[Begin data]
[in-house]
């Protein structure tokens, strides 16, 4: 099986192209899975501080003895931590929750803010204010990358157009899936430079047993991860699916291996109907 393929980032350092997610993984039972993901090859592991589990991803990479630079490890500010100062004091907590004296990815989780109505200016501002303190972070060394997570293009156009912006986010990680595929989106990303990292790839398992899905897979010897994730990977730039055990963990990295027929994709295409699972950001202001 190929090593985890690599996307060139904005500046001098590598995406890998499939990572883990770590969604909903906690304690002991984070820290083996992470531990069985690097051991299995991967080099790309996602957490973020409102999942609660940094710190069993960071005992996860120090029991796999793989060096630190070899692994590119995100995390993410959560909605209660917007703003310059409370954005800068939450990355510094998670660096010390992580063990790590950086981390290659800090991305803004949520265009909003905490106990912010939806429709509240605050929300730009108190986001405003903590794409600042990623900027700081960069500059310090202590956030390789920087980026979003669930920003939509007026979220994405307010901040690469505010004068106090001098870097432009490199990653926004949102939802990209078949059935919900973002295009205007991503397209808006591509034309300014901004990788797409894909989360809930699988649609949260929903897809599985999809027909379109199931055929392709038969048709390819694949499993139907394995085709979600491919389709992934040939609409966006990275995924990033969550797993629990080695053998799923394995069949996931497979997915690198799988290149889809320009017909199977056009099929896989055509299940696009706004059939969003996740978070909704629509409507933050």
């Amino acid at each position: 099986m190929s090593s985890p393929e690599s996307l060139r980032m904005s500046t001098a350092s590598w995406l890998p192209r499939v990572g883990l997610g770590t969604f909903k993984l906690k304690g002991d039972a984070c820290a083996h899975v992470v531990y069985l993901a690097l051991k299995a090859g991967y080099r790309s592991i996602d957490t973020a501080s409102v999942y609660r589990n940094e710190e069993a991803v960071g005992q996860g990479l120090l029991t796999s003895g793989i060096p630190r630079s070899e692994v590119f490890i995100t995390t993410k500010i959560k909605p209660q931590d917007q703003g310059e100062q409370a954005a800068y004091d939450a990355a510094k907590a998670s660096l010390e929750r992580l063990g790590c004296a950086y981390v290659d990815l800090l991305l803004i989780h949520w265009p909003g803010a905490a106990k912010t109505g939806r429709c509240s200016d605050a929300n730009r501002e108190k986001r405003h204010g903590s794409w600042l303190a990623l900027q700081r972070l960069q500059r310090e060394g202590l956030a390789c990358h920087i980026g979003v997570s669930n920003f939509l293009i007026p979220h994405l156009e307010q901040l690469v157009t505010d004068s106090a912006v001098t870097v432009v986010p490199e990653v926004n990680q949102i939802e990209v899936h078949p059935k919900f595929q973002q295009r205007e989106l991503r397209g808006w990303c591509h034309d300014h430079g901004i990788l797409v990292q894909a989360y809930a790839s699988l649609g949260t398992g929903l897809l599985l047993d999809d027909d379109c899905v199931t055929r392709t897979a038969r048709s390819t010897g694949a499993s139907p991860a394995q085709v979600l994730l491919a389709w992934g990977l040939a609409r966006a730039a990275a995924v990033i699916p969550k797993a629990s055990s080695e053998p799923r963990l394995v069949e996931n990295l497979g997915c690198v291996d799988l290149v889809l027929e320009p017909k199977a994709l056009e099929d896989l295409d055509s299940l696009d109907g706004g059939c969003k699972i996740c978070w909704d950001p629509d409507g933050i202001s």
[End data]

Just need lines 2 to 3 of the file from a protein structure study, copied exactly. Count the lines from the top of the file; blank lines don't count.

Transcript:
């Protein structure tokens, strides 16, 4: 099986192209899975501080003895931590929750803010204010990358157009899936430079047993991860699916291996109907 393929980032350092997610993984039972993901090859592991589990991803990479630079490890500010100062004091907590004296990815989780109505200016501002303190972070060394997570293009156009912006986010990680595929989106990303990292790839398992899905897979010897994730990977730039055990963990990295027929994709295409699972950001202001 190929090593985890690599996307060139904005500046001098590598995406890998499939990572883990770590969604909903906690304690002991984070820290083996992470531990069985690097051991299995991967080099790309996602957490973020409102999942609660940094710190069993960071005992996860120090029991796999793989060096630190070899692994590119995100995390993410959560909605209660917007703003310059409370954005800068939450990355510094998670660096010390992580063990790590950086981390290659800090991305803004949520265009909003905490106990912010939806429709509240605050929300730009108190986001405003903590794409600042990623900027700081960069500059310090202590956030390789920087980026979003669930920003939509007026979220994405307010901040690469505010004068106090001098870097432009490199990653926004949102939802990209078949059935919900973002295009205007991503397209808006591509034309300014901004990788797409894909989360809930699988649609949260929903897809599985999809027909379109199931055929392709038969048709390819694949499993139907394995085709979600491919389709992934040939609409966006990275995924990033969550797993629990080695053998799923394995069949996931497979997915690198799988290149889809320009017909199977056009099929896989055509299940696009706004059939969003996740978070909704629509409507933050």
């Amino acid at each position: 099986m190929s090593s985890p393929e690599s996307l060139r980032m904005s500046t001098a350092s590598w995406l890998p192209r499939v990572g883990l997610g770590t969604f909903k993984l906690k304690g002991d039972a984070c820290a083996h899975v992470v531990y069985l993901a690097l051991k299995a090859g991967y080099r790309s592991i996602d957490t973020a501080s409102v999942y609660r589990n940094e710190e069993a991803v960071g005992q996860g990479l120090l029991t796999s003895g793989i060096p630190r630079s070899e692994v590119f490890i995100t995390t993410k500010i959560k909605p209660q931590d917007q703003g310059e100062q409370a954005a800068y004091d939450a990355a510094k907590a998670s660096l010390e929750r992580l063990g790590c004296a950086y981390v290659d990815l800090l991305l803004i989780h949520w265009p909003g803010a905490a106990k912010t109505g939806r429709c509240s200016d605050a929300n730009r501002e108190k986001r405003h204010g903590s794409w600042l303190a990623l900027q700081r972070l960069q500059r310090e060394g202590l956030a390789c990358h920087i980026g979003v997570s669930n920003f939509l293009i007026p979220h994405l156009e307010q901040l690469v157009t505010d004068s106090a912006v001098t870097v432009v986010p490199e990653v926004n990680q949102i939802e990209v899936h078949p059935k919900f595929q973002q295009r205007e989106l991503r397209g808006w990303c591509h034309d300014h430079g901004i990788l797409v990292q894909a989360y809930a790839s699988l649609g949260t398992g929903l897809l599985l047993d999809d027909d379109c899905v199931t055929r392709t897979a038969r048709s390819t010897g694949a499993s139907p991860a394995q085709v979600l994730l491919a389709w992934g990977l040939a609409r966006a730039a990275a995924v990033i699916p969550k797993a629990s055990s080695e053998p799923r963990l394995v069949e996931n990295l497979g997915c690198v291996d799988l290149v889809l027929e320009p017909k199977a994709l056009e099929d896989l295409d055509s299940l696009d109907g706004g059939c969003k699972i996740c978070w909704d950001p629509d409507g933050i202001s």